Doctrinal Shifts Within Evangelicalism
Twentieth-century evangelical theology also experienced several significant developments. Dispensational theology, which had begun in Britain under the leadership of John Nelson Darby, began to spread in the United States through Bible conferences and the establishment of Bible colleges. Dispensational theology is based on the idea that there are two peoples of God, Israel and the church. It is best known for its distinctive eschatological doctrines, including the pretribulation rapture of the church. Dispensational theology received its most significant push in 1909 with the publication of the Scofield Reference Bible. Dispensational theology became the majority view in American evangelicalism for much of the twentieth century through the teaching of theologians such as John F. Walvoord, Charles Ryrie, and J. Dwight Pentecost.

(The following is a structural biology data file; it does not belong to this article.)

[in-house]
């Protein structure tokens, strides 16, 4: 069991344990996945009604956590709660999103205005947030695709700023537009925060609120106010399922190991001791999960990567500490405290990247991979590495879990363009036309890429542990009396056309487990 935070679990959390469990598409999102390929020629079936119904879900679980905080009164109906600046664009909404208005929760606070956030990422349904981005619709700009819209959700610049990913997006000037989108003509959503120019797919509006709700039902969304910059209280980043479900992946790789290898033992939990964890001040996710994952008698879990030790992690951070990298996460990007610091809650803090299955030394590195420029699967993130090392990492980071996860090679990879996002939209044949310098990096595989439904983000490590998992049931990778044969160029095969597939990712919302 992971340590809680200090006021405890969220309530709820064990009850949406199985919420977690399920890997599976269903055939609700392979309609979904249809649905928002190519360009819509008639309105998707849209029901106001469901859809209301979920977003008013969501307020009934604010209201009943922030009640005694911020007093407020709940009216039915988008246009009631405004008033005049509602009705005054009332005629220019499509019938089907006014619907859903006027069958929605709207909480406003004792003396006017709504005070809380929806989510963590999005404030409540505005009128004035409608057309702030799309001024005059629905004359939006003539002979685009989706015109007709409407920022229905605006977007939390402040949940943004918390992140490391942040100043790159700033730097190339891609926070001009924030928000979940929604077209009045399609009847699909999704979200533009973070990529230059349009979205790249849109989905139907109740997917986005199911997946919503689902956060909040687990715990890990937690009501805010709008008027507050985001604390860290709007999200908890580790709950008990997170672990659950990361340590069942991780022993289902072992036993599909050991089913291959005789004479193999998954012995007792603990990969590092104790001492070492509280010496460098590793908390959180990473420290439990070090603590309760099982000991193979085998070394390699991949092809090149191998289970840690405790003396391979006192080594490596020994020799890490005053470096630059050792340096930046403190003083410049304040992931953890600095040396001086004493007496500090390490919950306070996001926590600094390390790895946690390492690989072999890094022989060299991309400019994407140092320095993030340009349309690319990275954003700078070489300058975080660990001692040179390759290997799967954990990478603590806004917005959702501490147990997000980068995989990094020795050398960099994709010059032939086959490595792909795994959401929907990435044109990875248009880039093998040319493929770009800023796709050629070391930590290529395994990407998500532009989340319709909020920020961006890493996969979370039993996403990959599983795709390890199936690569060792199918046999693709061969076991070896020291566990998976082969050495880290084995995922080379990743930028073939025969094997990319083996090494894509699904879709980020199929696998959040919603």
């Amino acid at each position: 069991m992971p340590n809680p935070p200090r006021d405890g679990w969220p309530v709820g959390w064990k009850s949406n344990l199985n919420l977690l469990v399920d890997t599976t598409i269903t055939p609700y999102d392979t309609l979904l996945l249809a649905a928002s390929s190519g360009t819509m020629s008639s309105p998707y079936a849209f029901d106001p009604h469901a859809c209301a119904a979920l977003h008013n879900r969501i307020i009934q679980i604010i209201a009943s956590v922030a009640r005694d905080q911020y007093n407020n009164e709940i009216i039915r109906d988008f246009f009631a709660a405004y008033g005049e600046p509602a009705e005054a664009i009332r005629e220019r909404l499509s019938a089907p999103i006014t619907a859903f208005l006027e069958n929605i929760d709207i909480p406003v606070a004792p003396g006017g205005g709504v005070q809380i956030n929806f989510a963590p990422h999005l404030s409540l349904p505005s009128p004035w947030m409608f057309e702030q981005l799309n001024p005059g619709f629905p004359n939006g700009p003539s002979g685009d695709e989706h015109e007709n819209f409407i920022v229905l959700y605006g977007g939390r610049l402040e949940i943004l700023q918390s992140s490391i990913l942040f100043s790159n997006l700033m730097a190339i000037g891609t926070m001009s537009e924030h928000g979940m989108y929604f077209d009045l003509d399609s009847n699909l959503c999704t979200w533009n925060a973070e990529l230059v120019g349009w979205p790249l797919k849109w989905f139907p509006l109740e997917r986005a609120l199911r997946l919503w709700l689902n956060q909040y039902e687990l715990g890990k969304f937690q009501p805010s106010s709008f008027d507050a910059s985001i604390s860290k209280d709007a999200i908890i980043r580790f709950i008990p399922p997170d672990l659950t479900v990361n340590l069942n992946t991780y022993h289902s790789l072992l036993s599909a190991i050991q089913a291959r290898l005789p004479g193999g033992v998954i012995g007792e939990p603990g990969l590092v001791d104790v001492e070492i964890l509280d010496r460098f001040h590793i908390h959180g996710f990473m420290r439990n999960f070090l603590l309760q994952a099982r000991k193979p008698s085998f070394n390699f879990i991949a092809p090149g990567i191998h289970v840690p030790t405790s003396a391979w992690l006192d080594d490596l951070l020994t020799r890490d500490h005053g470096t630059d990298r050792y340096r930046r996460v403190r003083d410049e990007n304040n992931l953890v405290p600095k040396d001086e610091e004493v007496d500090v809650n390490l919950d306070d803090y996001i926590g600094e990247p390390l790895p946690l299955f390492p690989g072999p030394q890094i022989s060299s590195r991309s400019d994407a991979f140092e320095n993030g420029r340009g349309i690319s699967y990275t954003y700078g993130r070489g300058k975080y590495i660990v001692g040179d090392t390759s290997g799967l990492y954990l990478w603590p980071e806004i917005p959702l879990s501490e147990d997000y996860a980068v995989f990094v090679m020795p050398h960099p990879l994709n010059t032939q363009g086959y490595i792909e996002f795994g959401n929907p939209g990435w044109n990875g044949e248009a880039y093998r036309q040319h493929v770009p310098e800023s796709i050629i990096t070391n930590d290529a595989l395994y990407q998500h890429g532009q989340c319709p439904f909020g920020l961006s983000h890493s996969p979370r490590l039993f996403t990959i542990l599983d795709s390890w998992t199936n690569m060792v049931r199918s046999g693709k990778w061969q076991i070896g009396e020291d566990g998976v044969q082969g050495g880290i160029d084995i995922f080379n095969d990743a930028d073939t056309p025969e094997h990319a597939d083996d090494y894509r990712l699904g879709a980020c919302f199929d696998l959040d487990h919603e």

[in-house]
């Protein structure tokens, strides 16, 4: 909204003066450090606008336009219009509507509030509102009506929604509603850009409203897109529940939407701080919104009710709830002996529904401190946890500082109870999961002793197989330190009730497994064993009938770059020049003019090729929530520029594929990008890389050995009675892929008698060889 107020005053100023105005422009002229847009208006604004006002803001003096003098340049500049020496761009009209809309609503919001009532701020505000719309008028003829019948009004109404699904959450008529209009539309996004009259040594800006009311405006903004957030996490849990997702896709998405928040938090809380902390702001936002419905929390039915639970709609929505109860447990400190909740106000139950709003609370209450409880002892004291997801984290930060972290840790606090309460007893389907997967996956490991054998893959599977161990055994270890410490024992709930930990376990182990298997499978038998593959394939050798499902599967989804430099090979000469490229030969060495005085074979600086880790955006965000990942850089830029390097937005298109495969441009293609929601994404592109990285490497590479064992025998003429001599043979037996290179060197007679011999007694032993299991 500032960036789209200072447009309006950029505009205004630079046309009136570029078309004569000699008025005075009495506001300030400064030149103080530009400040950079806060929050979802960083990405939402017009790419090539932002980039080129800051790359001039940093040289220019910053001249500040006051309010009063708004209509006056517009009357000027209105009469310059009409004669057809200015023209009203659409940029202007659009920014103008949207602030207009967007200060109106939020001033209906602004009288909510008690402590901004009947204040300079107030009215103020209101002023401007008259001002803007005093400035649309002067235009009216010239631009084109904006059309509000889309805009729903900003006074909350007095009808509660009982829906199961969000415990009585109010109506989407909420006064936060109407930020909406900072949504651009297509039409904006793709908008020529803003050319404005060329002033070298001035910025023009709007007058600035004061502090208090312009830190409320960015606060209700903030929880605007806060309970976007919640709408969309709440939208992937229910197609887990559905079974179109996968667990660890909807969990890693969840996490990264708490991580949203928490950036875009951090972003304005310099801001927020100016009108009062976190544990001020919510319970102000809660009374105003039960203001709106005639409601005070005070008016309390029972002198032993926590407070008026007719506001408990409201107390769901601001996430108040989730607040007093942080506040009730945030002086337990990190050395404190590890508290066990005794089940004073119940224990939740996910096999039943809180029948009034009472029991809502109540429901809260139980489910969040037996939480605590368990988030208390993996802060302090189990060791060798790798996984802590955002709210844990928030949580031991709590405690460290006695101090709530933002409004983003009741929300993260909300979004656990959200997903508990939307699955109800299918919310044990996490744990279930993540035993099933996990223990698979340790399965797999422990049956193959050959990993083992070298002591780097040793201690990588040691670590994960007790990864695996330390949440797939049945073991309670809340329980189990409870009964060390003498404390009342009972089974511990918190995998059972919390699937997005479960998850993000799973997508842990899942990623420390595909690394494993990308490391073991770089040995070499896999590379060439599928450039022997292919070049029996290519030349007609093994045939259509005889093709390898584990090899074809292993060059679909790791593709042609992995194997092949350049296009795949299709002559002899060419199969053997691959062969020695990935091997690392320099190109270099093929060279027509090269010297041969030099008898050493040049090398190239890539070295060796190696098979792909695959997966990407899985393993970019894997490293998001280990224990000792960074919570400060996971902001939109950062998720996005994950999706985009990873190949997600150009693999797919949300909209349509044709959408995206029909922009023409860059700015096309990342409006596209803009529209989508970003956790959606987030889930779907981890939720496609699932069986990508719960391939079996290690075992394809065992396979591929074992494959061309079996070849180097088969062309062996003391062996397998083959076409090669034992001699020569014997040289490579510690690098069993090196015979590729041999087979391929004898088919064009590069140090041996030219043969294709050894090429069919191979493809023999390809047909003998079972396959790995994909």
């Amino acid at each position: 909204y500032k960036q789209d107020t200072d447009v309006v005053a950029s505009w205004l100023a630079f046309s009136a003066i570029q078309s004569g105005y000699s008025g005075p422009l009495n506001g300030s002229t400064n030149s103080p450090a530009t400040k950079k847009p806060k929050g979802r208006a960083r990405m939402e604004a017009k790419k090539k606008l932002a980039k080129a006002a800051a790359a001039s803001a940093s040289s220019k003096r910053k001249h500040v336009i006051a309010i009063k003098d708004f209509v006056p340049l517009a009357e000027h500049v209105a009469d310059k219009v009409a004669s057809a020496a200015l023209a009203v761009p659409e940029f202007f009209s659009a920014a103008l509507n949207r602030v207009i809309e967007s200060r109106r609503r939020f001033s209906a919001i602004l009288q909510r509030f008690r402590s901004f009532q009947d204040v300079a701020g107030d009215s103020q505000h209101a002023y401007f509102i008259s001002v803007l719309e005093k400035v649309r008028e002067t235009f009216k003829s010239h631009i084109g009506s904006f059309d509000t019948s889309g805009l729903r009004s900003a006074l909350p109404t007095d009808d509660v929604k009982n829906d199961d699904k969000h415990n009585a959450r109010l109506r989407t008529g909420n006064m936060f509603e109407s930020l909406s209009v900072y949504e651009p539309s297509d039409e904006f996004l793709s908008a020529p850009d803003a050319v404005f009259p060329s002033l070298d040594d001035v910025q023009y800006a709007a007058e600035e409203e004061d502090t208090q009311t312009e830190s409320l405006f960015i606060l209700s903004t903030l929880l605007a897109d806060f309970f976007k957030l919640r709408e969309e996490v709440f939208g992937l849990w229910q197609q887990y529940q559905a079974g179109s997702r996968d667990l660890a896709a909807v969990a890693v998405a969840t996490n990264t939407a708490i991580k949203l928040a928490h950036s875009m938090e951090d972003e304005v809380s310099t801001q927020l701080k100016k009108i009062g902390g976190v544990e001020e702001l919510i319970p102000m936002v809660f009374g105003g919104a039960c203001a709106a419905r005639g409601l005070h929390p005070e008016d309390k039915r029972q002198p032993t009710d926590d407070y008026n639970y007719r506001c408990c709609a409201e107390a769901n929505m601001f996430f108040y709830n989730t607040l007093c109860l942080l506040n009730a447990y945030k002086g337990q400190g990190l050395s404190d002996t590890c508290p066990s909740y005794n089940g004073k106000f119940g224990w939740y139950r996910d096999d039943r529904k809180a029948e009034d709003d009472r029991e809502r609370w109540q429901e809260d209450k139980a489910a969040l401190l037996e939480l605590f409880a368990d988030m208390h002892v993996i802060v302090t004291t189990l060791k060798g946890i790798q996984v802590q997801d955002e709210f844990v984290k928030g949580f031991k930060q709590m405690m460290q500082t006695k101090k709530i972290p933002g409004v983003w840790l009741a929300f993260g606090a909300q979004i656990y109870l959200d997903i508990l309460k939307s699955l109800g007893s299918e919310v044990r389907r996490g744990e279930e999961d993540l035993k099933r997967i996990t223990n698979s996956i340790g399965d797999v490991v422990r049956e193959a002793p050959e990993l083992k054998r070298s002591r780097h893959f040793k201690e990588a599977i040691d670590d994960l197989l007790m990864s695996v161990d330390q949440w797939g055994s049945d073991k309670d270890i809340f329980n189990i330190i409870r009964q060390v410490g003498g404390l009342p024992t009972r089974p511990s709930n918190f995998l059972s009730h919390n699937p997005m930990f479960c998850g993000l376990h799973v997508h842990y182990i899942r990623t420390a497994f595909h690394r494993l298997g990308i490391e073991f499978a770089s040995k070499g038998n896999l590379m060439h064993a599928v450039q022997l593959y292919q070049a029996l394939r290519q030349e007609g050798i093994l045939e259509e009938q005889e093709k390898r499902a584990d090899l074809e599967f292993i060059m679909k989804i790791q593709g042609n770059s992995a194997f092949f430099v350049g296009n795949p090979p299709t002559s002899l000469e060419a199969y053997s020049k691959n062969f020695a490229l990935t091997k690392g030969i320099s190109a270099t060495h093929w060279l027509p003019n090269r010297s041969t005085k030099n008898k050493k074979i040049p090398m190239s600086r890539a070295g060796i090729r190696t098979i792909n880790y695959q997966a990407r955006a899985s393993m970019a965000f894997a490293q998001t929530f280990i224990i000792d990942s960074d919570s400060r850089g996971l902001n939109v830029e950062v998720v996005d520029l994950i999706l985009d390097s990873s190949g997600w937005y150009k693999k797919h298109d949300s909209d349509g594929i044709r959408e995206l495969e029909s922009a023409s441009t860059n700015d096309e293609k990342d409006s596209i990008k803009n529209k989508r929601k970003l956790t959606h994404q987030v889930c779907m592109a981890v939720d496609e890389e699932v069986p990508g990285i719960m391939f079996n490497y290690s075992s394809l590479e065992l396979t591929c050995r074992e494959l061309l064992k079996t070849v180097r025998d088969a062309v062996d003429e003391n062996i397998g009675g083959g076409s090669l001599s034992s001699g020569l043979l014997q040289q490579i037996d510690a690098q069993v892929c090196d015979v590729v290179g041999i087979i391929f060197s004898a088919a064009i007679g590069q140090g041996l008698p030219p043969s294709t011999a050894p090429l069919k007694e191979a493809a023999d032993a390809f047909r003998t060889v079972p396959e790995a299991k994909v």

The strongest challenger numerically to the supremacy of dispensational theology in the twentieth century was Pentecostalism. Early Pentecostals were characterized by a belief in a second work of God in the lives of believers—the baptism of the Holy Spirit, confirmed by the gift of speaking in tongues. Early Pentecostals believed these tongues were real foreign languages, but many contemporary Pentecostals will identify tongues with one form or another of ecstatic speech or angelic languages. In the 1960s and 1970s, the charismatic movement arose because of the influence of Pentecostalism on many evangelicals from different denominations. Ultimately, Pentecostalism became one of the fastest-growing movements in the history of the church and has now spread to every part of the globe.